Integration push eases wage gaps in northern China, official says
Disposable income said to have jumped 41 per cent in Hebei in five years
A Chinese programme to integrate Beijing’s economy with neighbours Tianjin and Hebei has brought tangible benefits and helped ease damaging income gaps, a government official said, amid complaints the pace of reform has been too slow.
China announced plans to create the Beijing-Tianjin-Hebei northern “super region”, also known as Jing-Jin-Ji, in 2014, as it sought to upgrade the heavy industrial economy of the smog-prone Hebei province while easing congestion, pollution and overdevelopment in the capital.
Firms would be encouraged to relocate from Beijing to Hebei and Tianjin by introducing unified regulations, social services and an integrated transport network. The government also established the new Xiongan economic zone in Hebei last year where some of Beijing’s “non-capital” government functions and industries will be relocated.
But at this year’s full session of parliament, delegates have called for the programme to be accelerated, especially when it comes to transport, with Hebei hoping for improved access to a new international airport under construction in Beijing.
They also said not enough has been done to resolve the innovation gap between Hebei and the capital, which benefits from several hi-tech industrial parks.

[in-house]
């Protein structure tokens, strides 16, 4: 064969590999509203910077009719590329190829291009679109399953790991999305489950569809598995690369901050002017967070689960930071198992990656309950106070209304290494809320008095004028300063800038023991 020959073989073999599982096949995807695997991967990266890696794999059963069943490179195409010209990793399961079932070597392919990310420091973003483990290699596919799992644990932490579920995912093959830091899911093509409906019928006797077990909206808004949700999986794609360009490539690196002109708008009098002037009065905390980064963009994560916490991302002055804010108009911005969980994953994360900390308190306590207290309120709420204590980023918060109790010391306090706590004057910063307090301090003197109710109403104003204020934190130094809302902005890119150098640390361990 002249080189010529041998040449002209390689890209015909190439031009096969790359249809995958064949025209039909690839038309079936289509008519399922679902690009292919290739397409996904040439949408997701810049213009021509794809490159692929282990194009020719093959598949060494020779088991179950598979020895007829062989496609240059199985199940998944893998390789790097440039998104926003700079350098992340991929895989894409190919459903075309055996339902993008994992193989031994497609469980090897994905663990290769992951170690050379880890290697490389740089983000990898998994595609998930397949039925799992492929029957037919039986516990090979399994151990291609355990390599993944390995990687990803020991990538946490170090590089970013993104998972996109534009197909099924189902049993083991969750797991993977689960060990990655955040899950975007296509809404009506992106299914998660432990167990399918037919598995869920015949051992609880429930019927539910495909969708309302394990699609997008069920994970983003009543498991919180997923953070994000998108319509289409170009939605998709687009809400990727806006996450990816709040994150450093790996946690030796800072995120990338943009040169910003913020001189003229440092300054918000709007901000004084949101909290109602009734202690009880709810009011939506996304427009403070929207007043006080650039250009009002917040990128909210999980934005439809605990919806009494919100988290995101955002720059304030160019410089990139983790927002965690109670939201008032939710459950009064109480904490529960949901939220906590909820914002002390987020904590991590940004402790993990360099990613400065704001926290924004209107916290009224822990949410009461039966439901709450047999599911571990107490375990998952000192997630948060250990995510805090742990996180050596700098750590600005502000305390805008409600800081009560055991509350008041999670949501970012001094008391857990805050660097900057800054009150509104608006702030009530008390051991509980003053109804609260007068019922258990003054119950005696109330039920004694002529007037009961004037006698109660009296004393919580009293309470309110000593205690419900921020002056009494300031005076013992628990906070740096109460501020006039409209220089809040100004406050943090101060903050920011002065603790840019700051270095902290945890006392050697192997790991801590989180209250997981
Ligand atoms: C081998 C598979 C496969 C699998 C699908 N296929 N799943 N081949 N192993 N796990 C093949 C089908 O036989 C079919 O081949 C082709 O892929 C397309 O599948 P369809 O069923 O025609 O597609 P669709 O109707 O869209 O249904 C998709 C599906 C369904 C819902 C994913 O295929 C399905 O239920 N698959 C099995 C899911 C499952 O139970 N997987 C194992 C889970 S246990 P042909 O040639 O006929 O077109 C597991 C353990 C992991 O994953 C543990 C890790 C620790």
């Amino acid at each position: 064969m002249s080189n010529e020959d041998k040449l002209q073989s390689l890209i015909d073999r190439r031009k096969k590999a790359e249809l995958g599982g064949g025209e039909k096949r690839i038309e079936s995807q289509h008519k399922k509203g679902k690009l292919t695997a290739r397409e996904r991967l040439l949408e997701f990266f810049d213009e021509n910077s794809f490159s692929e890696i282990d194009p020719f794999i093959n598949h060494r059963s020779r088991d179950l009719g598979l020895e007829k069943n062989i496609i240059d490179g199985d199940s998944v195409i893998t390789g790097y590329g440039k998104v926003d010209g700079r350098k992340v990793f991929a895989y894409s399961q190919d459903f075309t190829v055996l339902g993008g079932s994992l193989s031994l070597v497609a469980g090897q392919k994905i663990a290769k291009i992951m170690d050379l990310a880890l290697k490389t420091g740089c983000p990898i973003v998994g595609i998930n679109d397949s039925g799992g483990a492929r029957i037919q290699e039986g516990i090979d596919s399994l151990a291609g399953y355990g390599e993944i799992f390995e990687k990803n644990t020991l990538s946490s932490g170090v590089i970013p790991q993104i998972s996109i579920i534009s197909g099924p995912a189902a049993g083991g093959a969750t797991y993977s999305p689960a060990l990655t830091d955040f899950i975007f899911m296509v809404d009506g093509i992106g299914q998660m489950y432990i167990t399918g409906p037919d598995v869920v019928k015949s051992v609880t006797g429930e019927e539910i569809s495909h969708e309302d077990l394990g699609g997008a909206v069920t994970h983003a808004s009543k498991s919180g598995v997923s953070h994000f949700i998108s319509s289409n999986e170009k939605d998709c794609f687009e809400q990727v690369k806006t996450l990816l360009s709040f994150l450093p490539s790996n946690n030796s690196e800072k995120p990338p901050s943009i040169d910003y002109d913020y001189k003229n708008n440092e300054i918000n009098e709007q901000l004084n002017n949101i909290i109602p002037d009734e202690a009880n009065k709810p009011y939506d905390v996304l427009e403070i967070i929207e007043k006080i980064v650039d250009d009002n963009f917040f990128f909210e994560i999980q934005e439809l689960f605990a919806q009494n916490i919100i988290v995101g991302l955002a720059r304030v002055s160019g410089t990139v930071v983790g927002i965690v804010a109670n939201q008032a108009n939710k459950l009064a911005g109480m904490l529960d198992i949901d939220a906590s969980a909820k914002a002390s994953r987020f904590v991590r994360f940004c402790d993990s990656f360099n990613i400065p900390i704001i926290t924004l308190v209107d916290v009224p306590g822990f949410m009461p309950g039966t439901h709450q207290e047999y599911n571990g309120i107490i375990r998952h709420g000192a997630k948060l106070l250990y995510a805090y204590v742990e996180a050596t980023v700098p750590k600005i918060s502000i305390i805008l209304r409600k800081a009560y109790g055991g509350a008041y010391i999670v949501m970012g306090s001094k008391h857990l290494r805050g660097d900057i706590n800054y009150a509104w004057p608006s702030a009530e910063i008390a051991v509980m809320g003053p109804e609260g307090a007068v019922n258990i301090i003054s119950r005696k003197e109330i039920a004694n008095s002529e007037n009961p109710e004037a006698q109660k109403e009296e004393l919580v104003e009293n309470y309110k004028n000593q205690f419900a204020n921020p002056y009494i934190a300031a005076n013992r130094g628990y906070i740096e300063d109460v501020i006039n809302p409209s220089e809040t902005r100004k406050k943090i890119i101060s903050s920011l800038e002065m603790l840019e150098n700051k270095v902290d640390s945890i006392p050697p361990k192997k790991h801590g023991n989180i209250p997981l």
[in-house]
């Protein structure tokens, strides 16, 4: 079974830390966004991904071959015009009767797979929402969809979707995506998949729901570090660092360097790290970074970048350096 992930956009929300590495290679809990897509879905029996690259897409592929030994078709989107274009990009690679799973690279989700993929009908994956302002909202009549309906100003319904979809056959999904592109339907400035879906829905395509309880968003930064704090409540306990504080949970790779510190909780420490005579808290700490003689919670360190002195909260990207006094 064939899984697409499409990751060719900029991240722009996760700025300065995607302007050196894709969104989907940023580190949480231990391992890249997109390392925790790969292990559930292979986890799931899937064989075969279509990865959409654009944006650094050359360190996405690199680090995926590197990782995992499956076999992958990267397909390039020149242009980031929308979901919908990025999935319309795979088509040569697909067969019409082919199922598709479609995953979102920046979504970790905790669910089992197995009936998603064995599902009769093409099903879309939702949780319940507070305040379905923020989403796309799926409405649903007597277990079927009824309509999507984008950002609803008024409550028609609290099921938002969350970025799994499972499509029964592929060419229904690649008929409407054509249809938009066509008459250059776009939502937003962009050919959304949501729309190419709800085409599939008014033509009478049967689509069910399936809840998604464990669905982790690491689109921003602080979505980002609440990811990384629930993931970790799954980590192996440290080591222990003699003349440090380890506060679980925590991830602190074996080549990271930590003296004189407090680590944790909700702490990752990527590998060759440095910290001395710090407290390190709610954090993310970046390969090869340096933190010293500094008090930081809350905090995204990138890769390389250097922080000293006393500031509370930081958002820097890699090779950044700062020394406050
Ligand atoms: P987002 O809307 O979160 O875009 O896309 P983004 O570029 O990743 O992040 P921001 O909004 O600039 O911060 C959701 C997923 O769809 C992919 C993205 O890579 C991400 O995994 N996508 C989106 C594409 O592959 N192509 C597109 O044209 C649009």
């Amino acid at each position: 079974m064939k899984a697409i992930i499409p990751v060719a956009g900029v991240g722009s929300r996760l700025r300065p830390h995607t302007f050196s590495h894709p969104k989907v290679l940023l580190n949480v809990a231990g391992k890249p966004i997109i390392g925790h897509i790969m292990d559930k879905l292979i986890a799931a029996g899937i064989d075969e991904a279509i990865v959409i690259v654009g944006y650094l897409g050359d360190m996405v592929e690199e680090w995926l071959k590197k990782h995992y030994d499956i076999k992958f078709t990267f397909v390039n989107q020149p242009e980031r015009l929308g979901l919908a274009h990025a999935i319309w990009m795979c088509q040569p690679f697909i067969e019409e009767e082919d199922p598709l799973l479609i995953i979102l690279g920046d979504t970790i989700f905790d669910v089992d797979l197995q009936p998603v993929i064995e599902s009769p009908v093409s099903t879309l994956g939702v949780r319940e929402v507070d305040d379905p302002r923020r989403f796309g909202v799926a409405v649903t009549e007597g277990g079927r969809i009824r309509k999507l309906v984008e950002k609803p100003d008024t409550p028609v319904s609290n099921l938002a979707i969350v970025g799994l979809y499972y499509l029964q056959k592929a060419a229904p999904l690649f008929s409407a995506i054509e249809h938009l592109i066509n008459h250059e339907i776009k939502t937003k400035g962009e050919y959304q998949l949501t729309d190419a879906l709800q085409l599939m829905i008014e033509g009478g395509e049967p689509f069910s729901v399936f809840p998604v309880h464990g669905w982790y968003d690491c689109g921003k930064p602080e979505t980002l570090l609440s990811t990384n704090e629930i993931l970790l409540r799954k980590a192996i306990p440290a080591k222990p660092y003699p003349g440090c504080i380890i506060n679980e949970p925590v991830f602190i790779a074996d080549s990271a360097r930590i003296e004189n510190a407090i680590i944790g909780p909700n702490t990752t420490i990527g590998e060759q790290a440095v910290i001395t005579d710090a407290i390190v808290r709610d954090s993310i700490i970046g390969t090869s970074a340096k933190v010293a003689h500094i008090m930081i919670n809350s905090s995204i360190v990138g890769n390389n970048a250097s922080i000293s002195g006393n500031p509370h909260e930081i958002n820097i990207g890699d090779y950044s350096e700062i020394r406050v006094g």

But the plan has already helped reduce a chronic income gap that forced Hebei to rely on low-end polluting industries while its workers flooded into Beijing in search of better-paid jobs, said Dang Xiaolong, head of Hebei’s economic planning body.
“The central government’s vigorous promotion of integrated development in Beijing-Tianjin-Hebei ... has brought immeasurable development potential to our province,” said Dang, who also chairs Hebei’s special office to promote regional integration.
“Because of gaps in development, industrial layout, innovation capability and the endowment of natural resources, the income gap between Beijing and Hebei has existed for a long time – this is a long-term, historical problem,” he said in written comments.
But integration efforts have already helped to raise average annual disposable income in Hebei to 21,484 yuan (US$3,401) in 2017, up 41.4 per cent since 2013, he said. Average income in Beijing, by comparison, stood at 57,230 yuan last year.
“It should be said that through the positive implementation of this national strategy ... the three regions have entered into their best development period in history through aspects such as integrated transportation development, industrial coordination and environmental protection.”
Dang said the focus this year was on the creation of cross-regional transport networks and the establishment of a unified pollution prevention system.
Hebei will also work to improve communication and coordination with Beijing and Tianjin and sign more cross-regional strategic cooperation agreements, he added.